The Sea, Lake, and Overland Surges from Hurricanes (SLOSH) model is the operational storm surge model of the National Hurricane Center (NHC). Previous studies have found that the SLOSH model estimates storm surges with an accuracy of ±20%. In this study, through hindcasts of historical storms, we assess the accuracy of the SLOSH model for four coastal regions in the Northeastern United States. We investigate the potential to improve this accuracy through modification of the wind field representation. We modify the surface background wind field, the parametric wind profile, and the maximum wind speed based on empirical, physical, and observational data. We find that on average the SLOSH model underestimates maximum storm surge heights by 22%. The modifications to the surface background wind field and the parametric wind profile have minor impacts; however, the effect of the modification to maximum wind speed is significant—it increases the variance in the SLOSH model estimates of maximum storm surges, but improves its accuracy overall. We recommend that observed values of maximum wind speed be used in SLOSH model simulations when possible. Full article
(This article belongs to the Special Issue Storm Surge Modeling – Capturing the Wind)
Figures

Figure 1

Planned Papers

The below list represents only planned manuscripts. Some of these manuscripts have not been received by the Editorial Office yet. Papers submitted to MDPI journals are subject to peer-review.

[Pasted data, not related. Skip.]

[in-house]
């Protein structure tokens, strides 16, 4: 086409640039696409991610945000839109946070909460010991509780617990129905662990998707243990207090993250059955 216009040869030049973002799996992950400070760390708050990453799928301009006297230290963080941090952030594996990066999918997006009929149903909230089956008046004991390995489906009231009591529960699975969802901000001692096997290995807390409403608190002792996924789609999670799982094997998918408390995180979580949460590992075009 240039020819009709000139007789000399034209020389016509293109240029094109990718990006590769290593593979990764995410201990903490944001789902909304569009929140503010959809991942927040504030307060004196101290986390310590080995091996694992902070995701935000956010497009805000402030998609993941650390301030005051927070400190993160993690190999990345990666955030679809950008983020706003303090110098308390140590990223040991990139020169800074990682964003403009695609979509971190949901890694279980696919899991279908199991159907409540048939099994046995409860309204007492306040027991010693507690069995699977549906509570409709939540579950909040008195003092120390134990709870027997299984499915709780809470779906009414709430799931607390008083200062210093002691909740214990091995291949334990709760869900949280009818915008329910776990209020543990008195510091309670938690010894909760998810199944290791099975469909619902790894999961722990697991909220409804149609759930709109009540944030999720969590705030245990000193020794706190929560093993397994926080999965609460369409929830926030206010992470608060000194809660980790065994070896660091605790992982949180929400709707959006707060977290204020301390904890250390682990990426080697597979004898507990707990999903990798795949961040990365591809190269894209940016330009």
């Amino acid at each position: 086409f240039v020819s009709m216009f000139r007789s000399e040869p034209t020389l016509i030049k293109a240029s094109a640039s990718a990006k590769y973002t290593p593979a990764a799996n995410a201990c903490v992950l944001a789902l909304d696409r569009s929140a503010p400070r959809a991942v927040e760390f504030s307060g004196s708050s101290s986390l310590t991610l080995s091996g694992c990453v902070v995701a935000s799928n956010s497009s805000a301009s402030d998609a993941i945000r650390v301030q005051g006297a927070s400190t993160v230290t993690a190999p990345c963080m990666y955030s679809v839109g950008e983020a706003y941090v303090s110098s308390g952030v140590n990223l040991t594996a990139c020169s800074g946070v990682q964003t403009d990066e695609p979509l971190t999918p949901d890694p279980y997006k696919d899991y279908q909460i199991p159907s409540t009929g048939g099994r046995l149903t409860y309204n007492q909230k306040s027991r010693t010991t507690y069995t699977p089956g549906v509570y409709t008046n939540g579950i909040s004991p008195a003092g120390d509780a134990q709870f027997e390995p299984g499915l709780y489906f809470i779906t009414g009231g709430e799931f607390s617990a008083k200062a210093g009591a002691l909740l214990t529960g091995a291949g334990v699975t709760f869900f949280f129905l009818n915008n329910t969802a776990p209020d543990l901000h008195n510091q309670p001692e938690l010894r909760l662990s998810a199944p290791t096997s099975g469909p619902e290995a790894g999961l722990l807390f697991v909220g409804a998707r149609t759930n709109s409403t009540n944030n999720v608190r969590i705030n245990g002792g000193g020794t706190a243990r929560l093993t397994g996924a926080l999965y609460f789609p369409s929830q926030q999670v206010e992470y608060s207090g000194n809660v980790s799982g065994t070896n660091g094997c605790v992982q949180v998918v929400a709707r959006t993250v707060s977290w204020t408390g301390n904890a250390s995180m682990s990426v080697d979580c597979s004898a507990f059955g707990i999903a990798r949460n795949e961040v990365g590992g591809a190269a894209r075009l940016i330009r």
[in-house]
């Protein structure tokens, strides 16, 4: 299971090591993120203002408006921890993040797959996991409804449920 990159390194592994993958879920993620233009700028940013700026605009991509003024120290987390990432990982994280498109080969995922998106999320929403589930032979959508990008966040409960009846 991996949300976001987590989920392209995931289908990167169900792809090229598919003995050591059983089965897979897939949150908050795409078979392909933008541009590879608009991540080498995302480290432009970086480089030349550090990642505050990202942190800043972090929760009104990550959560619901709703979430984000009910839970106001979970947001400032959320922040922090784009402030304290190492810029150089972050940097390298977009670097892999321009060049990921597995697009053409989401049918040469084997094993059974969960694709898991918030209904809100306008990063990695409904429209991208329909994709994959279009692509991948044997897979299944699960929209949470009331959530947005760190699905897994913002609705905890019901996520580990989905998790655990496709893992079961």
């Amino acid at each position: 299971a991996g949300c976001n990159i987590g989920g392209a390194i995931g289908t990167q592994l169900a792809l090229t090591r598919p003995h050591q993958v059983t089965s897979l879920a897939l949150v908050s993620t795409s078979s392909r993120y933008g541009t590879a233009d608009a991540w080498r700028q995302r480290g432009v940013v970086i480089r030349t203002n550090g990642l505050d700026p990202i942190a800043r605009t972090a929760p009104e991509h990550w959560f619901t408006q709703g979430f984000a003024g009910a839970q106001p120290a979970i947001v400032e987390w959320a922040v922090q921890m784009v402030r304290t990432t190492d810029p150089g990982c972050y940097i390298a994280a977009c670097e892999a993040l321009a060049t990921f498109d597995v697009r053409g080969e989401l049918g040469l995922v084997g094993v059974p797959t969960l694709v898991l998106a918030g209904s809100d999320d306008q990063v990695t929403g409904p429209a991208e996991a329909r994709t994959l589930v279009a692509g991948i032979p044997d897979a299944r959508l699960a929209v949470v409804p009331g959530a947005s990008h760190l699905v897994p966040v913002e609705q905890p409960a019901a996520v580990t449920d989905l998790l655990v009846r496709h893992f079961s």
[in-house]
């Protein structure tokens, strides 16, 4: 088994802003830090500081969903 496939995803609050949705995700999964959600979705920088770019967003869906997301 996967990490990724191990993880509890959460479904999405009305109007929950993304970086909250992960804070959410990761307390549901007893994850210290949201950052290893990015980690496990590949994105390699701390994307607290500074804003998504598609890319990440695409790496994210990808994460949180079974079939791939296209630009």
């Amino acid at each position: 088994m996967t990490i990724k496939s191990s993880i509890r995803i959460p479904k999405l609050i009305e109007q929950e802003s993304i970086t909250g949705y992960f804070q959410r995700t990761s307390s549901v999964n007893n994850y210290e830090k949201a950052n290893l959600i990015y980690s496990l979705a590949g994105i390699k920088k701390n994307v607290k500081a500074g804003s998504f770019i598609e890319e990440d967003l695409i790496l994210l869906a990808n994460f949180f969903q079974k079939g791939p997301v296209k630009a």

Type of the paper: Article
Tentative title: Assessment of Typhoon Surge Hazard Along the Coast of Taiwan Based on 40-year Model Hindcasts
Authors: Wei-Bo Chen; Chih-Hsin Chang; Hung-Ju Shih; Lee-Yaw Lin
Affiliations: National Science and Technology Center for Disaster Reduction
Abstract:
Typhoon-induced storm surge is a catastrophic disaster in the coastal area worldwide, although typhoon surge is not extremely high in Taiwan. However, rising water level around estuary is a block that obstruct water volume flow away, and indirectly forming an overflow in middle or lower reaches of a river. Therefore, assessing storm surge hazard level along the coastal of Taiwan is particularly important to early warning for riverine inundation. This study hindcasted the storm surge of 126 historical typhoon events from 1978 to 2018 using a high-resolution, unstructured-grid, surge-wave fully coupled model and a fifth-generation atmospheric reanalysis typhoon wind fields (ERA5) from the European Centre for Medium-Range Weather Forecasts (ECWMF). The maximum surges of each typhoon category (the Central Weather Bureau CWB of Taiwan classifies typhoon events into nine categories) were extracted to create individual storm surge hazard maps. Each map was classified into five hazard levels (I to V) corresponding to less than 5, exceeding 5, 20, 50 and 100 years return periods of the storm surge. A comprehensive storm surge hazard map was created based on the maximum surges from 126 typhoon events.